Generative adversarial network (GAN) is a minimax game between two players: a generator whose goal is to produce real-like samples and a discriminator whose task is to distinguish between the fake samples generated by the generator and the real training samples. While GANs result in state-of-the-art generative models in several benchmark computer vision tasks, their theoretical aspects are still poorly understood. Theoretical studies of GANs aim to address three main questions: 1) Approximation: Which probability distributions can be expressed by a generator function? 2) Generalization: Do the generative models learned by GANs generalize properly to the true distribution of data? 3) Optimization: Are standard gradient methods used to train GANs globally stable? We provide a comprehensive analysis of all the three aspects for a simplistic GAN formulation with linear generator and quadratic discriminator architectures. We also develop a convex analysis framework for specifically analyzing GANs’ approximation properties, which is applicable to a broad class of GAN formulations.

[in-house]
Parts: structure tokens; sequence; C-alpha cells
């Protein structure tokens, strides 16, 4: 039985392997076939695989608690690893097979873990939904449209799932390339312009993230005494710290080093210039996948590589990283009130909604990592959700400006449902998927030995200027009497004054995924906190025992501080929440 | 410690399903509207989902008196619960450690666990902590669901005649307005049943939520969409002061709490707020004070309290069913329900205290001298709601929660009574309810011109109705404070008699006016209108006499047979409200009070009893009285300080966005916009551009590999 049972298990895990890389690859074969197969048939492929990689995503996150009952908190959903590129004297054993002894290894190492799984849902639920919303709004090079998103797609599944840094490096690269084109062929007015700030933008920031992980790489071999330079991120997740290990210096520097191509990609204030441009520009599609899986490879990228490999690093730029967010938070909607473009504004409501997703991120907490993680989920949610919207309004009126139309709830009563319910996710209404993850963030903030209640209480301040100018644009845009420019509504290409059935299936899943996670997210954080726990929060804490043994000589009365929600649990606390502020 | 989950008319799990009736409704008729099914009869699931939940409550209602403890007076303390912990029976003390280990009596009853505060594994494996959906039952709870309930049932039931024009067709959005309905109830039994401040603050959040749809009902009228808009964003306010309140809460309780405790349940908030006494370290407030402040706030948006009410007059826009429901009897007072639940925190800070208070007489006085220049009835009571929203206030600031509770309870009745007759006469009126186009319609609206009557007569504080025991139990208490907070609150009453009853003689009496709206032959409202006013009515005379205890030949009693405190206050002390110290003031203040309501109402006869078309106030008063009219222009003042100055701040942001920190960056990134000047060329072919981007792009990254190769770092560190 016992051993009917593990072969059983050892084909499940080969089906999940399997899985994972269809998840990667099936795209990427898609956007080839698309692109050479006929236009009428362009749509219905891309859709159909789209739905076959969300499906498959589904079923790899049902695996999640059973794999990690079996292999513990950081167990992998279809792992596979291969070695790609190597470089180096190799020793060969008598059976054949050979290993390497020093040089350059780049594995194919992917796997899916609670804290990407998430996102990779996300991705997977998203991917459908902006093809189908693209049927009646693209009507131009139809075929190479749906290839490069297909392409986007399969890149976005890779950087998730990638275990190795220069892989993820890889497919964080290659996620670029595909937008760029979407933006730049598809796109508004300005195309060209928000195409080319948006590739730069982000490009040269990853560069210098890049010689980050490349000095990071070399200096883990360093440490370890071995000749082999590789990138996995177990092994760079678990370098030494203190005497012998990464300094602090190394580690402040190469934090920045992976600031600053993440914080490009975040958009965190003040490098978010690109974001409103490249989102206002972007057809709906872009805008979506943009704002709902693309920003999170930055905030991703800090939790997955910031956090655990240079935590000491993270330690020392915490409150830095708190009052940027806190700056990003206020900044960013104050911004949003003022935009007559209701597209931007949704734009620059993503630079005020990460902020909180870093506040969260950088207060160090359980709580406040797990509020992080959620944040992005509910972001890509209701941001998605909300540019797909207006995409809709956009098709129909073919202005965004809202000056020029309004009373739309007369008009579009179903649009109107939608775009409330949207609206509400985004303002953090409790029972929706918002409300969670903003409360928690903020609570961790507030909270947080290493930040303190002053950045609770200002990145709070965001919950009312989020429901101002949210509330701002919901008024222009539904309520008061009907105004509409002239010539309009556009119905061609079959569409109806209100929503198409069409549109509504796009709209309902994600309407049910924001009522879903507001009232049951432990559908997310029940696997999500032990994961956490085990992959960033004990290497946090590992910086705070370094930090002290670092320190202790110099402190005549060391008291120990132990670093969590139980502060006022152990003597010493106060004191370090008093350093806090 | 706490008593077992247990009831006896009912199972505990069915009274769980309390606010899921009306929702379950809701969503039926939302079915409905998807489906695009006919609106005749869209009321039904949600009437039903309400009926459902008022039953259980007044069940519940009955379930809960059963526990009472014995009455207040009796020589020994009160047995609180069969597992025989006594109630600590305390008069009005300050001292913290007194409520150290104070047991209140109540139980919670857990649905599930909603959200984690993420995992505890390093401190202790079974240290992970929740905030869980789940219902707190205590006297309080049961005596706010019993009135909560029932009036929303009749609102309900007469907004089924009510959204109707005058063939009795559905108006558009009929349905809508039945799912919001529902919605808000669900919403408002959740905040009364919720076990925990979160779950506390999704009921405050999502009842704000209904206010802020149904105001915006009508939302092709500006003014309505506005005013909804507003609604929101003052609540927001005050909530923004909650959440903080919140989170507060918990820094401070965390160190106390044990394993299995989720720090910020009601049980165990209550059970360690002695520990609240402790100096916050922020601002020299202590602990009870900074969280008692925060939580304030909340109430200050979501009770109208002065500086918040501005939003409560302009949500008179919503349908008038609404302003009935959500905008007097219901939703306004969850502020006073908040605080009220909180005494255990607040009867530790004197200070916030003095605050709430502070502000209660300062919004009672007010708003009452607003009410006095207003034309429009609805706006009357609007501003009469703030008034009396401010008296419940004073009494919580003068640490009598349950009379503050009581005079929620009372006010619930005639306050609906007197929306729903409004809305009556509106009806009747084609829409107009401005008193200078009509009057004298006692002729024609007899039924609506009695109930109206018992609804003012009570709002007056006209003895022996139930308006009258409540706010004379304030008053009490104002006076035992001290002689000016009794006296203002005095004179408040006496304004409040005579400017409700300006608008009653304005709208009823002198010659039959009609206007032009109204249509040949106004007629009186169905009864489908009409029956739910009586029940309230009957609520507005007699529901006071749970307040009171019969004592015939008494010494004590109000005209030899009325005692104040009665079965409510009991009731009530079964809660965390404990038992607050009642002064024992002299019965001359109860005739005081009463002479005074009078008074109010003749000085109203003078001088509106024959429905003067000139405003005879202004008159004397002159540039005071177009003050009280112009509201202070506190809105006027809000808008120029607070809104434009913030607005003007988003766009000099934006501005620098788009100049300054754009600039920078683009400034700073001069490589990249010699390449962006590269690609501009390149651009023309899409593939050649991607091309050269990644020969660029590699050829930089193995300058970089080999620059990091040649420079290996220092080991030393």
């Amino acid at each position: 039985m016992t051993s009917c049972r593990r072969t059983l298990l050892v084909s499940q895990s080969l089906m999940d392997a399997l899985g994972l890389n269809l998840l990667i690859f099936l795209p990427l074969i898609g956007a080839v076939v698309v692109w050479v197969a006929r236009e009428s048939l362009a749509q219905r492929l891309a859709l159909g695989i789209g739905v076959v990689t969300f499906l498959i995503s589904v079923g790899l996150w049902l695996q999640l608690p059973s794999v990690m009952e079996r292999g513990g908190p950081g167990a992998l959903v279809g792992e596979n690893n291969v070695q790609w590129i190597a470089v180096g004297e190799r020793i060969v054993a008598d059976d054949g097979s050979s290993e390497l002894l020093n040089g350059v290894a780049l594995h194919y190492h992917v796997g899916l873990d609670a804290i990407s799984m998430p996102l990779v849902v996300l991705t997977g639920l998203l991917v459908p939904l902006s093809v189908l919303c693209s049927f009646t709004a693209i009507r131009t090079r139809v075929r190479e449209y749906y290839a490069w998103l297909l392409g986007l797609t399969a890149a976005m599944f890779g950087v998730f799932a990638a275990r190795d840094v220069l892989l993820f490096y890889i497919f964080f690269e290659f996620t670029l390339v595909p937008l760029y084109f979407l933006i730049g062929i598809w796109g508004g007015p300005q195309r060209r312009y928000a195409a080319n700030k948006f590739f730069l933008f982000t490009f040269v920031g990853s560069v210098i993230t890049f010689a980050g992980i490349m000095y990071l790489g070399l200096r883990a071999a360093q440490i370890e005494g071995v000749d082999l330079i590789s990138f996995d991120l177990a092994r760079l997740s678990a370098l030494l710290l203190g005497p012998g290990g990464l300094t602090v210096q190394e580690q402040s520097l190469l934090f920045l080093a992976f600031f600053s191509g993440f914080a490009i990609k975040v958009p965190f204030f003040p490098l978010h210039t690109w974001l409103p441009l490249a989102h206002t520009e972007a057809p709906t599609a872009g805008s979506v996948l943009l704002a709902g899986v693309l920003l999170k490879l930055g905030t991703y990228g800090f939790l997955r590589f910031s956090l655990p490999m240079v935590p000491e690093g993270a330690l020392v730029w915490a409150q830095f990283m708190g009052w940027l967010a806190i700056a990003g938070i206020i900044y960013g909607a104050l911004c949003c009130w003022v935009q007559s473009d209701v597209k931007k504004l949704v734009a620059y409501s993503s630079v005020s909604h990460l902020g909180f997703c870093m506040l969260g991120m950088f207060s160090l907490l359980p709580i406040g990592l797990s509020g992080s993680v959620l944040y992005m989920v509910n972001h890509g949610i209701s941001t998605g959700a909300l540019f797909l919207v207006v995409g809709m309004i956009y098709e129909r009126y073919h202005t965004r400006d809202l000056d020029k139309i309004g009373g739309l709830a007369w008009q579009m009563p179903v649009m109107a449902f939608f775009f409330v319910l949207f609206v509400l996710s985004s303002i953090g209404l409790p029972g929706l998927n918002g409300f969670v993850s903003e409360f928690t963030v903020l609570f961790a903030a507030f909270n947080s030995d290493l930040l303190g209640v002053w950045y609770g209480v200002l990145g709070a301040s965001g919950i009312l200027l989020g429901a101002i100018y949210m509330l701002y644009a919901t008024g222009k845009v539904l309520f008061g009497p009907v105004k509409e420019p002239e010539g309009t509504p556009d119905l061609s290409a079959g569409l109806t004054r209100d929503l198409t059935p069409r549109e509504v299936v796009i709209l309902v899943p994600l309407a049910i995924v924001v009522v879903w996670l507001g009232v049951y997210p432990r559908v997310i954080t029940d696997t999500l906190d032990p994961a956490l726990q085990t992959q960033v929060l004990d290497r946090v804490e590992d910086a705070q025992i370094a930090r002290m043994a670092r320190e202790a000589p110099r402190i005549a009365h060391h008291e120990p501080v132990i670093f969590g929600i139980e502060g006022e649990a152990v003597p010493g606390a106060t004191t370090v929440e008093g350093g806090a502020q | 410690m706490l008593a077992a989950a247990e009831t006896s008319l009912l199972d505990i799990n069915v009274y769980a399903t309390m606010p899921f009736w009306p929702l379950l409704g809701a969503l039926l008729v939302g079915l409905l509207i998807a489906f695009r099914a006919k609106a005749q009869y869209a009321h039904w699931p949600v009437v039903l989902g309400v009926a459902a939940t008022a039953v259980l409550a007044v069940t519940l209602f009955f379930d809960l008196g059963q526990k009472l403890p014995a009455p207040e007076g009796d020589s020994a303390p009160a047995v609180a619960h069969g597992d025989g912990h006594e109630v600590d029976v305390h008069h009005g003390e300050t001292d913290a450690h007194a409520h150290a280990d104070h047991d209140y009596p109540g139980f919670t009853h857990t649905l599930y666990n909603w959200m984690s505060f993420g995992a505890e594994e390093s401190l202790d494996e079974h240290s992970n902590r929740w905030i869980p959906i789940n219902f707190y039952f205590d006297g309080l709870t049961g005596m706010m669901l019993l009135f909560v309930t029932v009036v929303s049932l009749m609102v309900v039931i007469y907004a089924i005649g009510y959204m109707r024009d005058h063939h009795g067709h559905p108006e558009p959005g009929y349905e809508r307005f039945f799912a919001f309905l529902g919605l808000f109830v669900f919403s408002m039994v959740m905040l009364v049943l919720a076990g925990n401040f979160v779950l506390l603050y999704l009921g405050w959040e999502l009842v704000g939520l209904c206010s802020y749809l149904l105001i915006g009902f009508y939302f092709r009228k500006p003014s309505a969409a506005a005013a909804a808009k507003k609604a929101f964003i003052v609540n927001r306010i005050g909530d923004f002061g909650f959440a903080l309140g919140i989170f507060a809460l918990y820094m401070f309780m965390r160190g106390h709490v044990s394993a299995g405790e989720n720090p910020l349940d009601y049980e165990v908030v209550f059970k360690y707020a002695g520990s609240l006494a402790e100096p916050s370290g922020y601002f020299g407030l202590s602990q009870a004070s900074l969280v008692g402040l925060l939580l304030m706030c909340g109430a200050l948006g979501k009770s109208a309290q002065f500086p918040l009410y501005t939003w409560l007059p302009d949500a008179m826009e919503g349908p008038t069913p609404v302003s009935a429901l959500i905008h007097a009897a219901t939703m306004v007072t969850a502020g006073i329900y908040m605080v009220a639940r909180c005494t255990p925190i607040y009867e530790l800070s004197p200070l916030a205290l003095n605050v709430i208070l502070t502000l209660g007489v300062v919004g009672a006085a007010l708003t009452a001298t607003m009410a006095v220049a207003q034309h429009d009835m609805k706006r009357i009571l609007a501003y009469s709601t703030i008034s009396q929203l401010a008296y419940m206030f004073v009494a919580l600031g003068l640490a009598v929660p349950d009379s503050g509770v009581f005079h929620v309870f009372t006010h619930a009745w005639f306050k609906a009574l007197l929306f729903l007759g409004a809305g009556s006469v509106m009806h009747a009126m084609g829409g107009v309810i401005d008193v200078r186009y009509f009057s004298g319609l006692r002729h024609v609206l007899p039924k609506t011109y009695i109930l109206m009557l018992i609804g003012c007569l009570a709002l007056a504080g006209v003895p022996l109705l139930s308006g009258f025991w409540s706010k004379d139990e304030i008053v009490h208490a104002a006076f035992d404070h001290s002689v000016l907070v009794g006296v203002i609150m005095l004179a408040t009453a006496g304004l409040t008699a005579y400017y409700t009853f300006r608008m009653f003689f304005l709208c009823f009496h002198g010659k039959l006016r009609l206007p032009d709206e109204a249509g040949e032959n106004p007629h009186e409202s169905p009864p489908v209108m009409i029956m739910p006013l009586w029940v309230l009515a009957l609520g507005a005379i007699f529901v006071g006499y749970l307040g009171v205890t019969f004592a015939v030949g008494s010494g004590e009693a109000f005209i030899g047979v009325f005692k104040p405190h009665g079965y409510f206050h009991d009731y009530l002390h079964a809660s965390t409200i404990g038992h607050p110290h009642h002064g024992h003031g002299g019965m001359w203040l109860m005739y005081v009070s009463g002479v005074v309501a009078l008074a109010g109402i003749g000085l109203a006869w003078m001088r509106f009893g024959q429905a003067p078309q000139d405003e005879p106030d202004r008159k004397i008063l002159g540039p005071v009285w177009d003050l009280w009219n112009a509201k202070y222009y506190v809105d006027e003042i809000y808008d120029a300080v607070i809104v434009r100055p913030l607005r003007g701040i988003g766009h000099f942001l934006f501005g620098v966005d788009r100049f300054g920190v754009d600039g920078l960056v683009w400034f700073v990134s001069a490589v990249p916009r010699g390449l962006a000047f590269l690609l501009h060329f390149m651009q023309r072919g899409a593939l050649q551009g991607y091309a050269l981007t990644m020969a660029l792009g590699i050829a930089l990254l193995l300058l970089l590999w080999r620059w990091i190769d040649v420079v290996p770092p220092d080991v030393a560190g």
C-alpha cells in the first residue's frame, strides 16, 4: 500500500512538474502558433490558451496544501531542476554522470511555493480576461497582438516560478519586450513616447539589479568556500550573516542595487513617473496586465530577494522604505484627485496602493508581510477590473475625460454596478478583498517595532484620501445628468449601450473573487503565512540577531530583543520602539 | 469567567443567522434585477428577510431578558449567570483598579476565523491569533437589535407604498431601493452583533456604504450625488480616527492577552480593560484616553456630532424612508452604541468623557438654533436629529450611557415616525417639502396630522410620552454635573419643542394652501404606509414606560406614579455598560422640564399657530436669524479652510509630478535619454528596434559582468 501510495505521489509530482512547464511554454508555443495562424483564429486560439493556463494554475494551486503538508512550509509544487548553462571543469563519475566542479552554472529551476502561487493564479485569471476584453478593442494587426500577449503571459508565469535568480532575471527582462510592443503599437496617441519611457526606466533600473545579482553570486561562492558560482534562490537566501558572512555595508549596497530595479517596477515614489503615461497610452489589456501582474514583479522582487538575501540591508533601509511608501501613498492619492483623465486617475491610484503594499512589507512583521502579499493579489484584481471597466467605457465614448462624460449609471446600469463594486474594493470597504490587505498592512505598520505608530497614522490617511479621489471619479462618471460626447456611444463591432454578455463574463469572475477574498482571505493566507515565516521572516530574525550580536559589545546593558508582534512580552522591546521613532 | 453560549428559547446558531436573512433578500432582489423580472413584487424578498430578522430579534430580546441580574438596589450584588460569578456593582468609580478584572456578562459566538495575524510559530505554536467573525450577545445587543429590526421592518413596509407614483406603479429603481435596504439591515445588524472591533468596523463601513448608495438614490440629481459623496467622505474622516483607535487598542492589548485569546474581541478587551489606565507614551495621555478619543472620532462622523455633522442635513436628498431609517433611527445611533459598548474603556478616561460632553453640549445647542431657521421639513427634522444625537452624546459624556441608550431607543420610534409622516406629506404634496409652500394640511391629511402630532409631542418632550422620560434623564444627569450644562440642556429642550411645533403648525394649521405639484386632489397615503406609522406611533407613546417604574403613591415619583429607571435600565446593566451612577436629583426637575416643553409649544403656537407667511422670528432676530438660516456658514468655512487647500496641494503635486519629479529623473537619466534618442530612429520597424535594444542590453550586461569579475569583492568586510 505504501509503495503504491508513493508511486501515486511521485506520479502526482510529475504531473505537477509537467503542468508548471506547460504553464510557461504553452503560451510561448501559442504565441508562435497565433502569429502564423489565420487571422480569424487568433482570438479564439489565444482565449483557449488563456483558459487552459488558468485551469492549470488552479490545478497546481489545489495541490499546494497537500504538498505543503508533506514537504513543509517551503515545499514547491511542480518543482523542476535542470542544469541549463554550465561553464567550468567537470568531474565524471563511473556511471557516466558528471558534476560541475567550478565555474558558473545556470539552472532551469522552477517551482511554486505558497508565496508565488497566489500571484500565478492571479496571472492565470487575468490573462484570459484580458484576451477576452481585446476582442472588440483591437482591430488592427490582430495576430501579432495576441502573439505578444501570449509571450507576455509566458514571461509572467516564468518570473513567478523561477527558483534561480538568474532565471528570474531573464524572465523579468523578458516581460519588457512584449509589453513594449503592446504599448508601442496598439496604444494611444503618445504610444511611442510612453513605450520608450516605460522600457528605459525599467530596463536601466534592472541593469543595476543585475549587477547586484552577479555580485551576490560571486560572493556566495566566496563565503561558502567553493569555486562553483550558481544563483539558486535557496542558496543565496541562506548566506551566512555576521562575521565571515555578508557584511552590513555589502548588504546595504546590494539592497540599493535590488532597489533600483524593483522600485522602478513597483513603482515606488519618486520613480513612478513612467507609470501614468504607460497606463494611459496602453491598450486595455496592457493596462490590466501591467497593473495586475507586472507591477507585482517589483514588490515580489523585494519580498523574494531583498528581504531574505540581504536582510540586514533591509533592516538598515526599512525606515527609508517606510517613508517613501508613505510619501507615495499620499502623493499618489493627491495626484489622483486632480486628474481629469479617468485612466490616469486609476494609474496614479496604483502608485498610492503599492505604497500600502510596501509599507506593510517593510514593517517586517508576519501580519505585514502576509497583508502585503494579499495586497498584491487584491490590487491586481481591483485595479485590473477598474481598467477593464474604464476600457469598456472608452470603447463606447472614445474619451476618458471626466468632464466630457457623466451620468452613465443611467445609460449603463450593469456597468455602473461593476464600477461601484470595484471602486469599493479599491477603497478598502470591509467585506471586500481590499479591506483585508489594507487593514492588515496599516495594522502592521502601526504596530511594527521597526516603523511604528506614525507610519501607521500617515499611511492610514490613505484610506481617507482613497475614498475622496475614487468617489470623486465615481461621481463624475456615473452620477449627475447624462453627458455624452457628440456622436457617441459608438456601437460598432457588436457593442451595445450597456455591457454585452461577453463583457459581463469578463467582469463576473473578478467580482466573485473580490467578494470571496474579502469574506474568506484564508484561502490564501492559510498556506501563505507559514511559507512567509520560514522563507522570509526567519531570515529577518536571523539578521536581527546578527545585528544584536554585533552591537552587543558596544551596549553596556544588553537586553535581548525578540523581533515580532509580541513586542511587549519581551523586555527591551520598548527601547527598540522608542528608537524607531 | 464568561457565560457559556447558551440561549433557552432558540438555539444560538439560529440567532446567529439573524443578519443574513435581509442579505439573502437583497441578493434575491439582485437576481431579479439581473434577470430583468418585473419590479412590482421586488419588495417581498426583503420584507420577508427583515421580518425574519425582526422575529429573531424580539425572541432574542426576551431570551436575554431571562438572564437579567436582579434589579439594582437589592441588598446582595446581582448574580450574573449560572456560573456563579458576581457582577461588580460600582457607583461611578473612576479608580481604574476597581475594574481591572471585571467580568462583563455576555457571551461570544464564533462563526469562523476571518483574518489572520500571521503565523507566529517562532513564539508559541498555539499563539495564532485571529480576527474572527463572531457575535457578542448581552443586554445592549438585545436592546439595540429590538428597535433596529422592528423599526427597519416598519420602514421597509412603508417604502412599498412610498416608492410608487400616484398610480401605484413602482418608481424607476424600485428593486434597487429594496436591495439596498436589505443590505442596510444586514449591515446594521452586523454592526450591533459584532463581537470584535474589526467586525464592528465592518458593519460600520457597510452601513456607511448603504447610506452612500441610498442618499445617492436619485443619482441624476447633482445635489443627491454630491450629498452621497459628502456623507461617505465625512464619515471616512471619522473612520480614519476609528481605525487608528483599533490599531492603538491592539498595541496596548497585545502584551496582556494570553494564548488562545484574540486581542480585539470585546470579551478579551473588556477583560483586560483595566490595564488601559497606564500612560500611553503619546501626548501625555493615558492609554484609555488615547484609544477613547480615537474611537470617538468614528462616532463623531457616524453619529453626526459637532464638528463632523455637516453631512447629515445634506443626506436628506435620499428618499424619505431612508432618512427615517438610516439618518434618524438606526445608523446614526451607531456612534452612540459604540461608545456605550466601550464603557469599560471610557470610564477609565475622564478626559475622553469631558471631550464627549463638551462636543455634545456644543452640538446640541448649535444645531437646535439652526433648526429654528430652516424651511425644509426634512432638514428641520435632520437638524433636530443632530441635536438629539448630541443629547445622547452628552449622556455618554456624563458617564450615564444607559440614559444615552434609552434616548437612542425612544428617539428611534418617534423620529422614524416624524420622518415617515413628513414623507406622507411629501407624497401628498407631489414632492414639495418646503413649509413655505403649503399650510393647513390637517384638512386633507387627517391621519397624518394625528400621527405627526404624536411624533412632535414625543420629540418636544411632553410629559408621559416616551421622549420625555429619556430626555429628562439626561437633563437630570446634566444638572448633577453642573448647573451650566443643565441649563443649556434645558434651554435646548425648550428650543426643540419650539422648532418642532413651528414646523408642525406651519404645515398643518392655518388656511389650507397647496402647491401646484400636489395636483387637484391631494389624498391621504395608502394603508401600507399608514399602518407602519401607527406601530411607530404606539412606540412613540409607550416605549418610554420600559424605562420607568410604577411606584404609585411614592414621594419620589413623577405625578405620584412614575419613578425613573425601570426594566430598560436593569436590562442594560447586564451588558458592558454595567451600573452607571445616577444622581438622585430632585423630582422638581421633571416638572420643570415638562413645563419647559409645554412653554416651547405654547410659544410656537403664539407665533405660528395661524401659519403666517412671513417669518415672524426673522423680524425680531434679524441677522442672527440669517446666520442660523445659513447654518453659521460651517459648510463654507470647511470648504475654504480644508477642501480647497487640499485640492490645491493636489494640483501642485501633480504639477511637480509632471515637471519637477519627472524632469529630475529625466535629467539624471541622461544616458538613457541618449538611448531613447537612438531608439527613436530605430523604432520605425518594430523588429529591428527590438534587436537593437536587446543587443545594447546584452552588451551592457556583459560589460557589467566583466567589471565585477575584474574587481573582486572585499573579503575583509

In multiple hypothesis testing, the data for each test boils down to a p-value while additional information is often available for each test, e.g., the functional annotation for genetic testing. Such information may inform how likely the small p-values are to be due to noise. Covariate-adaptive multiple testing methods utilize such information to improve detection power while controlling false positives.
Multiple hypothesis testing is an essential component of modern data science. Its goal is to maximize the number of discoveries while controlling the fraction of false discoveries. In many settings, in addition to the p-value, additional information/covariates for each hypothesis are available. For example, in eQTL studies, each hypothesis tests the correlation between a variant and the expression of a gene. We also have additional covariates such as the location, conservation, and chromatin status of the variant, which could inform how likely the association is to be due to noise. However, popular multiple hypothesis testing approaches, such as Benjamini-Hochberg procedure (BH) and independent hypothesis weighting (IHW), either ignore these covariates or assume the covariate to be univariate. We develop covariate-adaptive multiple testing methods, NeuralFDR and AdaFDR, to adaptively learn the optimal p-value threshold from covariates to significantly improve detection power while controlling the false discovery proportion.